New York City Launches Rain Barrel Program To Conserve Water
A Smart Investment
Average rainfall in New York City for June, July and August is about 12 inches. Annually, the city gets about 120 days of rain totaling almost 50 inches. Now New Yorkers can catch some rain and reduce their water bills at the same time by taking advantage of the City's free rain barrel program.
According to the City's Department of Environment, New Yorkers will save money on their water bills through the rain barrel program by using a natural resource to water lawns and gardens instead of their outdoor faucets. Almost 40 percent of total home water usage is devoted to watering gardens and lawns during the summer.
“This is exactly the kind of smart, local investment envisioned in the New York City Green Infrastructure Plan that Mayor [Michael] Bloomberg launched last September,” DEP Commissioner Cas Holloway said in an April 16 press release.
Installation of the rain barrels requires minimum work and little maintenance, simply connecting the rain barrel directly to an existing downspout to collect rainwater. A hose connected in the spigot of the rain barrel allows homeowners to water their lawns and gardens. In the winter, the rain barrels must be disconnected from the downspout to avoid freezing.
The DEP believes long-term sewer management costs can be reduced $2.4 billion by 2030— the exact amount invested in green infrastructure—thereby helping to reduce water bills.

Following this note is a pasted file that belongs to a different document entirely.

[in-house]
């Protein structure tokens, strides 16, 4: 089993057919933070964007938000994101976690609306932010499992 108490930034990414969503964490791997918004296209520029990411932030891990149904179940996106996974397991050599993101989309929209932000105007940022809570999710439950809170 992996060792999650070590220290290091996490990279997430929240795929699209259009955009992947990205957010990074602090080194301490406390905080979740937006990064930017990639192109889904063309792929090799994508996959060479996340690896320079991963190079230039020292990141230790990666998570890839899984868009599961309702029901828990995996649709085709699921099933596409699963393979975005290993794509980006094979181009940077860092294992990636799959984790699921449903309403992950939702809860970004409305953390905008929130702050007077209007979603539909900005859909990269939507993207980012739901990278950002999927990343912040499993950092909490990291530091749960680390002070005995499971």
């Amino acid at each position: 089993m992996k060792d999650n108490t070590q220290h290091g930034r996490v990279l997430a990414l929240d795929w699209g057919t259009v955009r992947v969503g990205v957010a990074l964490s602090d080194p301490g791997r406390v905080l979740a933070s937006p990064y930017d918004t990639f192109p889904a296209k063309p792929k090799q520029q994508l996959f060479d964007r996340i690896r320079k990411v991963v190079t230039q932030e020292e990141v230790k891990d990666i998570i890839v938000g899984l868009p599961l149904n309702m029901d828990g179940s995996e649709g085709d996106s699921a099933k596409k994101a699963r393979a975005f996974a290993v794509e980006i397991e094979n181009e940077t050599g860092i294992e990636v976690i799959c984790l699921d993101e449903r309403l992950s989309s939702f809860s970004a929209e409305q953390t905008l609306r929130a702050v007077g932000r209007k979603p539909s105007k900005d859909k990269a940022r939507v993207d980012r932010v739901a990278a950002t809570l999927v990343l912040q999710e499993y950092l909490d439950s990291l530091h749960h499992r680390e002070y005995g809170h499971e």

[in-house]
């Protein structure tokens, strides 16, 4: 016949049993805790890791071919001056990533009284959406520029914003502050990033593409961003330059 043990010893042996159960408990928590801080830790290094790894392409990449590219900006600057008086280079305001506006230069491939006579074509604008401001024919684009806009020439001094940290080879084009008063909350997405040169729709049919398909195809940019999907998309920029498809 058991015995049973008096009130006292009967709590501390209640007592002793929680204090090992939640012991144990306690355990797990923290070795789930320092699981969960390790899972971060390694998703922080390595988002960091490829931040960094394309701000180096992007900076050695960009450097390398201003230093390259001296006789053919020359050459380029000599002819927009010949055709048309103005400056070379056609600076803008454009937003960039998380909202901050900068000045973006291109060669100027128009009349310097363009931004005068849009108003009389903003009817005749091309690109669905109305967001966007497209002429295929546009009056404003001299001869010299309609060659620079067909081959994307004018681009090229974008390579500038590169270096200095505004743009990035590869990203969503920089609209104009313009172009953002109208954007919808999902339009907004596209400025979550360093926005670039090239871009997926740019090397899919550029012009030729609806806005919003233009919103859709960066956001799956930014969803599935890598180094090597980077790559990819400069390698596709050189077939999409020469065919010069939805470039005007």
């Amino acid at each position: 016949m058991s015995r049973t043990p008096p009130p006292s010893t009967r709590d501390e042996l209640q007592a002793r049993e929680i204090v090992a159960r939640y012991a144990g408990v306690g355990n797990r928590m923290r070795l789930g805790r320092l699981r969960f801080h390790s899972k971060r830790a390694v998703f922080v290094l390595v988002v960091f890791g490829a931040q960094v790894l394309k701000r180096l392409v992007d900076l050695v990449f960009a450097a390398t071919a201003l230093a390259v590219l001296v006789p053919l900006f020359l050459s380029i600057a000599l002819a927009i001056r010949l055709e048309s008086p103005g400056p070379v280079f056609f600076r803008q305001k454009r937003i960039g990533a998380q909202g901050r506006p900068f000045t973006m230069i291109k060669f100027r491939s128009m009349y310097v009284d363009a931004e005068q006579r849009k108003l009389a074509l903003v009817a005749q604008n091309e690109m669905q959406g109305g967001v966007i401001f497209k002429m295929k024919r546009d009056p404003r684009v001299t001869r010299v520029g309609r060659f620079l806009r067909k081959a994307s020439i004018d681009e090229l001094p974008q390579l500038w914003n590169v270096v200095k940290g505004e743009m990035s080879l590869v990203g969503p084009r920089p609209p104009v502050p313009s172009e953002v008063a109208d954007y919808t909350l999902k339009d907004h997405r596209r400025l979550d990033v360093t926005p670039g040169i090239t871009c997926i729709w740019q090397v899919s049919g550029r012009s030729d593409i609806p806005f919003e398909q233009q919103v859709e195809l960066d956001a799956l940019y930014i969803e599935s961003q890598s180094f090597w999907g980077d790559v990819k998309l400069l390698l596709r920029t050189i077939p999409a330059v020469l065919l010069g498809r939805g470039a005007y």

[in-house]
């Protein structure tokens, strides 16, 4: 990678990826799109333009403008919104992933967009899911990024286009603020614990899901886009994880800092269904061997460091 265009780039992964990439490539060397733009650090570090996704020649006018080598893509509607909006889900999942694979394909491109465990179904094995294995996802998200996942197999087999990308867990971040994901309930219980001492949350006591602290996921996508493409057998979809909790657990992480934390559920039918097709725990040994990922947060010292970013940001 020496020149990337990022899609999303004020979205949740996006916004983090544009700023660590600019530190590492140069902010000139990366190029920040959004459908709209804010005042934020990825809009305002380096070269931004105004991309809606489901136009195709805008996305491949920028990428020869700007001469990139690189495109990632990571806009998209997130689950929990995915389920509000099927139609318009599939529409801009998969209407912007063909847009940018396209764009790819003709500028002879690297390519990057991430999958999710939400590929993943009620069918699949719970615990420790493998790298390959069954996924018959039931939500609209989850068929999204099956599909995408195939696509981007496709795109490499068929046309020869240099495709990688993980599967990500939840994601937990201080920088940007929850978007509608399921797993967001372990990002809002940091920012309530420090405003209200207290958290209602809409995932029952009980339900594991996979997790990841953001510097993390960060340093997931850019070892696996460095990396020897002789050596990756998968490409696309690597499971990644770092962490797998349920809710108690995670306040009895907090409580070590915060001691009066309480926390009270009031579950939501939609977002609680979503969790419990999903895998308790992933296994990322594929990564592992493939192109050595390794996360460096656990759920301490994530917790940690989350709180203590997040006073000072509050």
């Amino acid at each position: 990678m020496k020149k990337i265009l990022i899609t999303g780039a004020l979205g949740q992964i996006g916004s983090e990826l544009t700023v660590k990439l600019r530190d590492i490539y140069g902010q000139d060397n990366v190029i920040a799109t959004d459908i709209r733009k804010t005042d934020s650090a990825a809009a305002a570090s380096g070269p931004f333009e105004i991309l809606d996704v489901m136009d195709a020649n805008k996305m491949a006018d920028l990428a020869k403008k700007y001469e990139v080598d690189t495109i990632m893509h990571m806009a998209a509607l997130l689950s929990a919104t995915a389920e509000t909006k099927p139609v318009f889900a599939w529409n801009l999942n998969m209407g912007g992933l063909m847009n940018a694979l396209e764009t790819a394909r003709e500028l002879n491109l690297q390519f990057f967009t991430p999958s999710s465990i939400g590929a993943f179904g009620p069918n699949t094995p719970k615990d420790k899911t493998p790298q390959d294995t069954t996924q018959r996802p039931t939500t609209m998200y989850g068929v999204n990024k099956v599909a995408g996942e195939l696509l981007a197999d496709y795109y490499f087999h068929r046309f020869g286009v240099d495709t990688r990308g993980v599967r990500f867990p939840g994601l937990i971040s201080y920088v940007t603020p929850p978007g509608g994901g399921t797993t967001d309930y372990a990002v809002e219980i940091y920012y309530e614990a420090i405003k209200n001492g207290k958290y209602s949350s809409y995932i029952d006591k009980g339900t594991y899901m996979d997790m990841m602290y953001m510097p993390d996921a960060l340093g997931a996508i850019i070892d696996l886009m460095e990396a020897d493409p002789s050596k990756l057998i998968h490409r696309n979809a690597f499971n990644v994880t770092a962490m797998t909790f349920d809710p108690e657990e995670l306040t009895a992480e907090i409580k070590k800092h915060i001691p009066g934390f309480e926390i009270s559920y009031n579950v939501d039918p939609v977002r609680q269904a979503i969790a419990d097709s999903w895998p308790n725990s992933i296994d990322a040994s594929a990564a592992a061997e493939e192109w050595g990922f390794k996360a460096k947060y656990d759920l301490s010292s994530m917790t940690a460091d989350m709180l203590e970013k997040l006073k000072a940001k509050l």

DEP provides more than one billion gallons of water each day to more than nine million New Yorkers, including eight million in the city. For more information, visit www.nyc.gov/dep.
About New York City's Plan
There are 7,400 miles of sewer lines taking wastewater to 14 treatment plants in the city. During heavy storms, the city sewer system often reaches capacity and a mix of storm water and wastewater runoff is discharged into New York Harbor. That runoff is called combined sewer overflow.
The DEP giveaway of more than 1,000 rain barrels throughout the five boroughs will help alleviate pressure on the city sewer system during storms by capturing and reusing rainwater. With a capacity of up to 55 gallons, rain barrels can individually capture thousands of gallons of water each year to be used by homeowners for irrigation and gardening purposes, rather than letting it run into catch basins.
Rain barrels can also help to reduce local street flooding and demand on the water system under drought conditions. The Green Infrastructure Plan seeks to improve the quality of water in New York Harbor by reducing sewer overflows 40 percent by 2030 and investing $2.4 billion in green infrastructure. Green infrastructure uses vegetation, soils, and other structural elements to absorb and evaporate water. The rain barrel element of the program began as a pilot initiative in Queens in 2008.
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Posted April 2011